One of the perks of having international projects is traveling to distant, new places. Although I had a pretty busy schedule, I was able to experience some interesting places in the Land of the Blue Sky Ulaanbaatar, Mongolia - also known as the Red Hero City. Mongolia has 260 days of sun every year and Ulaanbaatar is one of the three largest cities in Mongolia with about a million and a half people. That’s half of the entire national population in one city! With a rich and complex history spanning from Chinggis (also spelled Genghis) Khan, China, and the Soviet Union, Mongolian nomads were the first to domesticate horses and is the coldest capital in the world.
Pronounced oo-laan-baa-tor, the name means Red Hero. We were advised that my team and I were saying it incorrectly and were humbled in a short pronunciation lesson. Embarrassed that we weren’t saying the name of their home city right, we welcomed the friendly correction. It was a nice interaction, and you can tell the Mongolian people take pride in their country.
Ulaanbaatar is about 45 minutes away from the Chinggis Khaan International Airport. After 18 plus hours of traveling, the majestic hills of the countryside were a pleasant sight. Yurts and horses were scattered about here and there, even a few cows that brought us to a roll as they are given free range rights over the highway.
Mongolia is just like any other bustling city with traffic in full swing at a very early rush hour as Mongolians make their way to work and school. There are city buses, cars, and people everywhere. Driving there is a bit different, you almost have to be a professional Nascar driver to maneuver in and out of traffic. Whenever you ask how long it takes to get from A to B, you will usually get the theoretical time first, follow by the time it takes if there is traffic, and there is always traffic.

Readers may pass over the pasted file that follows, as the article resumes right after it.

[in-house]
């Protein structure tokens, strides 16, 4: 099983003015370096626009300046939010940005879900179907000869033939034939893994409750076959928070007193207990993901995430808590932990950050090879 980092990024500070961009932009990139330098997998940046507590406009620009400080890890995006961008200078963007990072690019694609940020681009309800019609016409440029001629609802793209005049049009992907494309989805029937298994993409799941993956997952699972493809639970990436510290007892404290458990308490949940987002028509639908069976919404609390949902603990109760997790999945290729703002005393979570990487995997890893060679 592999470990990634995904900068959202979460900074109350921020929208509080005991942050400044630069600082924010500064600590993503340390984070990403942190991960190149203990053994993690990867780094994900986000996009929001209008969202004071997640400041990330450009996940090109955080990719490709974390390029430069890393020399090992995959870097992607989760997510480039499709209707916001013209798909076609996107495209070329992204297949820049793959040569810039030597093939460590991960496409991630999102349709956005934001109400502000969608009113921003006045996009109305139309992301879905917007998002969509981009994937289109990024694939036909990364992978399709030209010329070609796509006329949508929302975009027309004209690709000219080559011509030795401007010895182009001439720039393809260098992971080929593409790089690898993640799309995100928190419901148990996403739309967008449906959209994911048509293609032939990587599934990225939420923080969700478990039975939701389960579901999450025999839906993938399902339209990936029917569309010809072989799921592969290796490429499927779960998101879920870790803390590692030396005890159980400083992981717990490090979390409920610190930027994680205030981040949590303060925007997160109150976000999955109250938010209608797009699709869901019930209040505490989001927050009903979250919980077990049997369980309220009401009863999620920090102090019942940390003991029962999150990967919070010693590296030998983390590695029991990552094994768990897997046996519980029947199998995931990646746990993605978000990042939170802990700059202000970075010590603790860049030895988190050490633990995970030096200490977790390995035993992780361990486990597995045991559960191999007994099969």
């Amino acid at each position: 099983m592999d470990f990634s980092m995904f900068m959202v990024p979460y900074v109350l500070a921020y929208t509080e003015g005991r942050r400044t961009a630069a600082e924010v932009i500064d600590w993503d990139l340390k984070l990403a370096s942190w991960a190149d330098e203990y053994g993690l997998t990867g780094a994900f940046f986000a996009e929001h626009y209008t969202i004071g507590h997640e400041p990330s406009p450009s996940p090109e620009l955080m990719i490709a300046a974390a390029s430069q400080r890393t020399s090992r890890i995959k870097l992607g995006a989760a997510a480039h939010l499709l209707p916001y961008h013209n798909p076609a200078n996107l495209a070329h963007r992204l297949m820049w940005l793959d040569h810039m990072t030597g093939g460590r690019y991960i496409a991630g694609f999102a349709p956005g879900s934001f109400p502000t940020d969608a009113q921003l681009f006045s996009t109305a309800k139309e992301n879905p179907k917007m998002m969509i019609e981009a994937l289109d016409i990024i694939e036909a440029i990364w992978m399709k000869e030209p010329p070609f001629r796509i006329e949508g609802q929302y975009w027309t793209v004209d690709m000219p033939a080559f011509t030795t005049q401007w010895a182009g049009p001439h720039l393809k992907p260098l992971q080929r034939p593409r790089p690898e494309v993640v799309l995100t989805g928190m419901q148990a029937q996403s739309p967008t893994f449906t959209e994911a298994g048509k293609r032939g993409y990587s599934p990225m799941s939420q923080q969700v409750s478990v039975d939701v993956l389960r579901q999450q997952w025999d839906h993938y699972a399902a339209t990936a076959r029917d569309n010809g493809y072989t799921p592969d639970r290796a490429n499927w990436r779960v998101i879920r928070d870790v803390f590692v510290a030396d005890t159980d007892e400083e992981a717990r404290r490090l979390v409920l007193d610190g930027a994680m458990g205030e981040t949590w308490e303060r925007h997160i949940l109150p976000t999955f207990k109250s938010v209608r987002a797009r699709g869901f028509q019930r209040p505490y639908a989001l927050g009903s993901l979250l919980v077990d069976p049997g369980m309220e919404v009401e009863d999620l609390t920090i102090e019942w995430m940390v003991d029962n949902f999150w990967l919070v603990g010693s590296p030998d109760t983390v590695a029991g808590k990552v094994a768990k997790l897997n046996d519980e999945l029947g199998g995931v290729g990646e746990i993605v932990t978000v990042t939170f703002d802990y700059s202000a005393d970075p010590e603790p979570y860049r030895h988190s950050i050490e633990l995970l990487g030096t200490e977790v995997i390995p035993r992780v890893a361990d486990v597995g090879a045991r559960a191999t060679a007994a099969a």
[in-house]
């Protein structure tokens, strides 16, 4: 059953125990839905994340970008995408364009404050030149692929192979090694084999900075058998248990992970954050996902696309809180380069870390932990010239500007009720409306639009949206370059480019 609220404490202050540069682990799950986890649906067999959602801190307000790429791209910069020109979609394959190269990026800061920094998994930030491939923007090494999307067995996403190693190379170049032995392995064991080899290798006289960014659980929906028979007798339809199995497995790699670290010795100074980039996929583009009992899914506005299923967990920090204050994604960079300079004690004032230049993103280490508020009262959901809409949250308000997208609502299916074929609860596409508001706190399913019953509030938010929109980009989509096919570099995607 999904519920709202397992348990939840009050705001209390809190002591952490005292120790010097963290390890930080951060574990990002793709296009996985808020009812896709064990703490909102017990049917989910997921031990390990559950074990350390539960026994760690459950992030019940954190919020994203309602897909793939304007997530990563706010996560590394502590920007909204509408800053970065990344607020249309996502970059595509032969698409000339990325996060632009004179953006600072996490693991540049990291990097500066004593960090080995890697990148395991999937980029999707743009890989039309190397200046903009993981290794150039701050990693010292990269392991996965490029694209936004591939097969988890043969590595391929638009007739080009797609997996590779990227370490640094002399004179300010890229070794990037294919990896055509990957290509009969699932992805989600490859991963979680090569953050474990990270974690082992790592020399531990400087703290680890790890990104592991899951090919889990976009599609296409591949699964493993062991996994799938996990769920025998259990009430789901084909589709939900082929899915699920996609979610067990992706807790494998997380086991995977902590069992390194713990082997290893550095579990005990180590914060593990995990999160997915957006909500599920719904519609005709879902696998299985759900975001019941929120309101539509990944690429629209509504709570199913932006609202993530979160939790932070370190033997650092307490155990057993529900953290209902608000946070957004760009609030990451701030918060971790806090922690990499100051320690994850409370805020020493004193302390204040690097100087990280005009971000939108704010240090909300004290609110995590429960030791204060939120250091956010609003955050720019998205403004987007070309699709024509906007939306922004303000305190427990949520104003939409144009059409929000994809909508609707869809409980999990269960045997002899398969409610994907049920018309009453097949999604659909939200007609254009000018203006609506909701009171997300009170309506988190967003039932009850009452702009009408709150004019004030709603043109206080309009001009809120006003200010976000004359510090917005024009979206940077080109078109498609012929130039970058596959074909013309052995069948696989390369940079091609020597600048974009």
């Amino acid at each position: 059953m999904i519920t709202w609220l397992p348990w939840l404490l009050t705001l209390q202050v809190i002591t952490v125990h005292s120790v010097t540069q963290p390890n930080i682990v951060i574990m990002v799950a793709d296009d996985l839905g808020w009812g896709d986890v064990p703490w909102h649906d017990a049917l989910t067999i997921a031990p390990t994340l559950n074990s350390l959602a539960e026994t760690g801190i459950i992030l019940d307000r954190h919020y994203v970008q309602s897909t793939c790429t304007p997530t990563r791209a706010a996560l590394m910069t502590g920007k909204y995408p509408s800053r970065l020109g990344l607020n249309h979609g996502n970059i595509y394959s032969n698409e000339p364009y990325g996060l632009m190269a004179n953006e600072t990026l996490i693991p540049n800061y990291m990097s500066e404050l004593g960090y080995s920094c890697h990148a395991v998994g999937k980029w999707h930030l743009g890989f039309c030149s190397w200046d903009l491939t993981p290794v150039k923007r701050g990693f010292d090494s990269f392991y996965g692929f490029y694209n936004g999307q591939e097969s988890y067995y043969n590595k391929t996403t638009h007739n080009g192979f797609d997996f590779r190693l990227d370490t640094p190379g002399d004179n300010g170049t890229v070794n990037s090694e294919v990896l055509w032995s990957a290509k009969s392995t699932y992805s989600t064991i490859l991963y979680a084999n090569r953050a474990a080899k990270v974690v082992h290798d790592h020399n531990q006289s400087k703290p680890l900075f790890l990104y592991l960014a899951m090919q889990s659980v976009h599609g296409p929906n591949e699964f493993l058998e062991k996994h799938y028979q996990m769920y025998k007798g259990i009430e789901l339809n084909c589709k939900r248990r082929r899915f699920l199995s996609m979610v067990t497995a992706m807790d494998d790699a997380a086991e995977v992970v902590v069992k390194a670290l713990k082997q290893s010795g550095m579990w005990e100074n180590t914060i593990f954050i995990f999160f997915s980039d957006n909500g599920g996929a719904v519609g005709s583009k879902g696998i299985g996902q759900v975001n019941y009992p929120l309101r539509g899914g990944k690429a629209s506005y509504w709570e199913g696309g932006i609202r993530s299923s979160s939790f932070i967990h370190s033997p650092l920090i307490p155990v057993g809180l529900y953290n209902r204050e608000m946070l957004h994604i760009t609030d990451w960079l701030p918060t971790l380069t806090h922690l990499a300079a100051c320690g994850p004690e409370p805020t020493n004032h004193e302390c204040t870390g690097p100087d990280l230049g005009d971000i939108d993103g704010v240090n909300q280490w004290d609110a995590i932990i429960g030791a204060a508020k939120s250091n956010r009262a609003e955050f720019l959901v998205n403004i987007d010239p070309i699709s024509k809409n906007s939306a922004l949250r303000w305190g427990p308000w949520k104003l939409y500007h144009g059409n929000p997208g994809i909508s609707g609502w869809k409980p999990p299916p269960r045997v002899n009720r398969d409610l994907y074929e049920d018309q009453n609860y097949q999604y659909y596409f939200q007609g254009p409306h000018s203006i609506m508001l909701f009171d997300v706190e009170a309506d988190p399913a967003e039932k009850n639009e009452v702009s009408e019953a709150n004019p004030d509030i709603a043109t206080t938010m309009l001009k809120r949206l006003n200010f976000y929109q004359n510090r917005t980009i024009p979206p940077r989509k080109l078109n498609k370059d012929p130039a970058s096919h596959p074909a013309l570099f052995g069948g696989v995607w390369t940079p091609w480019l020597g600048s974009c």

Mongolians take pride in their heritage. You’ll find statues, murals, and historic buildings all over the city and the government buildings are big and beautiful. The most popular sports are Mongolian wrestling and basketball.
Ulaanbaatar offers a great variety of restaurants, department stores, karaoke bars, coffee shops. Most of them you can find driving through the city but can also be found with a quick internet search. You can walk to most places but there are taxis and the local equivalent to our Uber.
No one on our team speaks Mongolian but we still managed to get around the city. I encountered quite a few locals that spoke excellent English and helped me navigate to where we needed to go. I was impressed with everything and everyone I encountered there. I didn’t feel like a stranger at all. Mongolians are the nicest people I have ever met and I hope I get the opportunity to visit again.